How to Measure ETF Holding Costs

The five types of holding costs create a gap between the performance of an index-tracking ETF and its benchmark. Tracking difference and tracking error are two common measures of this rift.

For active ETFs, holding costs are still present, but their influence on performance can be more difficult to quantify. High fees are more prevalent among this group, but history still supports low-cost active ETFs having the upper hand.

Tracking Difference

All else equal, index ETFs should produce returns that lag their benchmarks by an amount equal to their annual fees. For example, assume an investor owns an ETF that tracks the S&P 500 and charges an expense ratio of 0.25%. If the S&P 500 rises 10% in a year, the investor’s return, after fees, would be 9.75%:

Tracking Difference = ETF Return - Benchmark Index Return

Fees are the most predictable and readily quantifiable source of the tracking difference between ETFs and their reference indexes.

Tracking Error

It’s important to distinguish between tracking difference and tracking error. Tracking difference is simply the difference between an ETF’s return and that of its benchmark during a given period. Tracking error measures the standard deviation of the difference between an ETF’s return and its benchmark’s return over time.

ETF Transaction Costs


Commission is the most obvious transaction cost an investor faces when buying or selling an ETF. However, most investors will avoid this cost because many brokerages and online trading platforms charge investors little to nothing to buy or sell an ETF. Low- or no-cost brokerages like Schwab and Fidelity have all but removed commissions from the ETF cost equation.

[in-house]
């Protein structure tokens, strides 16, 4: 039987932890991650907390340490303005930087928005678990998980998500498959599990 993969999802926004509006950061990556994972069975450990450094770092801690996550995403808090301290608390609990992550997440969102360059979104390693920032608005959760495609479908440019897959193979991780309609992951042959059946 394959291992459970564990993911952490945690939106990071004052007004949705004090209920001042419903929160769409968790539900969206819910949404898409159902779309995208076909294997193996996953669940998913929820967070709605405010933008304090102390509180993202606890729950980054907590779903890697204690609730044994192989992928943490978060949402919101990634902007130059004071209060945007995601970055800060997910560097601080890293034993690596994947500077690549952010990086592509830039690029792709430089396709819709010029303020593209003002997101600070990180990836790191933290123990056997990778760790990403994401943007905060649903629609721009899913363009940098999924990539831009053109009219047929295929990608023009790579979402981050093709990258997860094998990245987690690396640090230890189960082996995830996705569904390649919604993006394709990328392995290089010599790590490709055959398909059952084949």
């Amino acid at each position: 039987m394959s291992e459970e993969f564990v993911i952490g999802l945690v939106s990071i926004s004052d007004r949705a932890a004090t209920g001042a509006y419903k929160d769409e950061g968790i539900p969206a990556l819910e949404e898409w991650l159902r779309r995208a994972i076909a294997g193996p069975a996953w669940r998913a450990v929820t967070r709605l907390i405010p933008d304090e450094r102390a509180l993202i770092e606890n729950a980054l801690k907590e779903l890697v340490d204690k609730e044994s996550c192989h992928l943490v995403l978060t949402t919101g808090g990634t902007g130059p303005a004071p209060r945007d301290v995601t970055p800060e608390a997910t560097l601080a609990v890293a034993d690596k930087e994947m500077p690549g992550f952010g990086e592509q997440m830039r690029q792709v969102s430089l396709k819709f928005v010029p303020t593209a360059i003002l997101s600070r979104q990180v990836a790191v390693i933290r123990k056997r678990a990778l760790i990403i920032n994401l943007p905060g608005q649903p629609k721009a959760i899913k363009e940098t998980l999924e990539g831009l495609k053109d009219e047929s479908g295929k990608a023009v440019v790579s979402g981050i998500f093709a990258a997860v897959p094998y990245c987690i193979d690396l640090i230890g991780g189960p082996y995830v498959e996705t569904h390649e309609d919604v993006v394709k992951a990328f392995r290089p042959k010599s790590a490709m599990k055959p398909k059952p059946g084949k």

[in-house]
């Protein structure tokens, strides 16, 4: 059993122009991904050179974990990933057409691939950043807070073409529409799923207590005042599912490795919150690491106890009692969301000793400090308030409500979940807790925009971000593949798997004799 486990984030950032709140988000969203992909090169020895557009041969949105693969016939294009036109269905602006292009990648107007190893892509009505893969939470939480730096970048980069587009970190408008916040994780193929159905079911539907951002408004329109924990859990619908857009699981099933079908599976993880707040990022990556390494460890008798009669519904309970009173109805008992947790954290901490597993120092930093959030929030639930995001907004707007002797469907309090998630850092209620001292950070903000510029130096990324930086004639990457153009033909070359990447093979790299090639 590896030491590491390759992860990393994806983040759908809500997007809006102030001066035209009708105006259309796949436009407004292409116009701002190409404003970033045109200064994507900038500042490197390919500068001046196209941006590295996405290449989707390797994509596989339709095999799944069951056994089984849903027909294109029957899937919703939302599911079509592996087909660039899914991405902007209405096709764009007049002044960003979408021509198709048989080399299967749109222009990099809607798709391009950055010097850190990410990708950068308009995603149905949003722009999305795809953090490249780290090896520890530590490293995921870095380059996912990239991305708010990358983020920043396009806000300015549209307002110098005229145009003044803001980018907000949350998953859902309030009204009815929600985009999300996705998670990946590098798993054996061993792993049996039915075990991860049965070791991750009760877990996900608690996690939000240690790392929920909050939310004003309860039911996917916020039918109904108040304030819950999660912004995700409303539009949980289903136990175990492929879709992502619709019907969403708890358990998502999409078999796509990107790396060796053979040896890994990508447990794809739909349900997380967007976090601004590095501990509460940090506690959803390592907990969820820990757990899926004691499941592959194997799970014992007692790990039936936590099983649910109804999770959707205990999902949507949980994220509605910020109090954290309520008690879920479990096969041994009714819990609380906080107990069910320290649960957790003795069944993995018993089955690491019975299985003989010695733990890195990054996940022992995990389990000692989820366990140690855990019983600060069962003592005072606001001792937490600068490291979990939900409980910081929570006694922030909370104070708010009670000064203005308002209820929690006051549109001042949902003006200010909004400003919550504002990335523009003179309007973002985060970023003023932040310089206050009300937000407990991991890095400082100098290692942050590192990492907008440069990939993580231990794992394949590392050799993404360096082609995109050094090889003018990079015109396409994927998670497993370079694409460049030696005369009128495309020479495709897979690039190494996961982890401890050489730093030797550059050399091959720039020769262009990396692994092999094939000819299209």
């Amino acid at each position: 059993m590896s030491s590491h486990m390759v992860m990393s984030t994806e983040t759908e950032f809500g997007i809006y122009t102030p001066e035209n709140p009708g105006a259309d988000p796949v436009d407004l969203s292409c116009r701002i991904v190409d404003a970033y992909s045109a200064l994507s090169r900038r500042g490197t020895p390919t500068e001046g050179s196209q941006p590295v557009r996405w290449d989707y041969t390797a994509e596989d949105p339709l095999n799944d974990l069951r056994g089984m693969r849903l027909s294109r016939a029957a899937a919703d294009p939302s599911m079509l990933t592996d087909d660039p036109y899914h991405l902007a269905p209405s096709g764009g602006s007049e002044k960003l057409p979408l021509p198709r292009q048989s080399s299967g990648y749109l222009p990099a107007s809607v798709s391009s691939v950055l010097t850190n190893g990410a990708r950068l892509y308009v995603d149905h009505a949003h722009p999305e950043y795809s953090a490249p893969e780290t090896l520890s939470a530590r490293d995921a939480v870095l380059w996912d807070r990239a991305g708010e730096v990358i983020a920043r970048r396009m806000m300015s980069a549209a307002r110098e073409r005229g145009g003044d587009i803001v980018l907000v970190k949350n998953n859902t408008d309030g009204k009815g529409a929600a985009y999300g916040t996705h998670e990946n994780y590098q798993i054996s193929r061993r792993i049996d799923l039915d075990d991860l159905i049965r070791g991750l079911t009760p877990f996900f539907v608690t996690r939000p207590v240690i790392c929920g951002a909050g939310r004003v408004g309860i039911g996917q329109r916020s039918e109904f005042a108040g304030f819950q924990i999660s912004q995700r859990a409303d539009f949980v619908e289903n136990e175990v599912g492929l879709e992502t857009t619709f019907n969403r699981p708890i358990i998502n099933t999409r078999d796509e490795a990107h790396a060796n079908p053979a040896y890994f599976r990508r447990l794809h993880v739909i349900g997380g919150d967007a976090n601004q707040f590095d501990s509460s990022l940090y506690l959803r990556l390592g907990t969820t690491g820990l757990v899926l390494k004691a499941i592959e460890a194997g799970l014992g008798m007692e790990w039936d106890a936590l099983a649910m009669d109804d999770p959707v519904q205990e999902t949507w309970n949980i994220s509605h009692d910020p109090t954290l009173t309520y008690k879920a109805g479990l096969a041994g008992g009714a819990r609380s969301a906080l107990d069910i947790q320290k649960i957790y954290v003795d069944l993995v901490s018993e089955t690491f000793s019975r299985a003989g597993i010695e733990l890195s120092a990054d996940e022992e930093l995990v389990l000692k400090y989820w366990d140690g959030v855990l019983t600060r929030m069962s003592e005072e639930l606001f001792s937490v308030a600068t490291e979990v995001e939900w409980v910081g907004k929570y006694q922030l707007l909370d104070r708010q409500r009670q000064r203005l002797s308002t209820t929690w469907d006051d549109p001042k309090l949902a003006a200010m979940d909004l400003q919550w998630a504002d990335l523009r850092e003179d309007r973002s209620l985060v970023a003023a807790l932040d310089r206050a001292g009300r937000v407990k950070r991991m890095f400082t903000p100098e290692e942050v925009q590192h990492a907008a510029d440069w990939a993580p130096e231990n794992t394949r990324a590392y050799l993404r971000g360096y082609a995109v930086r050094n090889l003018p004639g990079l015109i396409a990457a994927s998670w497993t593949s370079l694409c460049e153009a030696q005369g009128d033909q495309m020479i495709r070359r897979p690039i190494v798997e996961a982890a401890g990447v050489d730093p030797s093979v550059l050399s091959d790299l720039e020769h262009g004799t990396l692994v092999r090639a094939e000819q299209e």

Bid-Ask Spread

Bid-ask spread is the difference between the share price at which a market maker is willing to buy an ETF (the bid) and the price they’re willing to sell it (the ask). Buyers and sellers pay to cross this spread. While typically small, spreads tend to be wider for certain types of strategies. The wider the spread, the greater the cost to an investor. If buying or selling ETFs frequently, or in large quantities, costs can add up quickly.

Market Impact

Market impact is how much a trade might move the market. Smaller investors don’t have to worry about this, but it can be a major consideration for institutional investors. A big trade in a small ETF may move the ETF’s share price against the investor. For example, a large buyer might eat through offers at multiple price levels, pushing up the price paid and essentially creating a transaction cost.

The Cost of ETF Ownership: The Bottom Line

The total cost of owning an ETF is typically most sensitive to an ETF’s fees and the investor’s time horizon. Transaction costs matter far more than holding costs for short holding periods, while holding costs matter more for longer holding periods. Over time, the total cost of ownership will often converge with an ETF’s annual fee, so long-term investors should pay close attention to the annual fees of the ETFs in their portfolios.

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About Author

Zachary Evens   is a manager research analyst for Morningstar.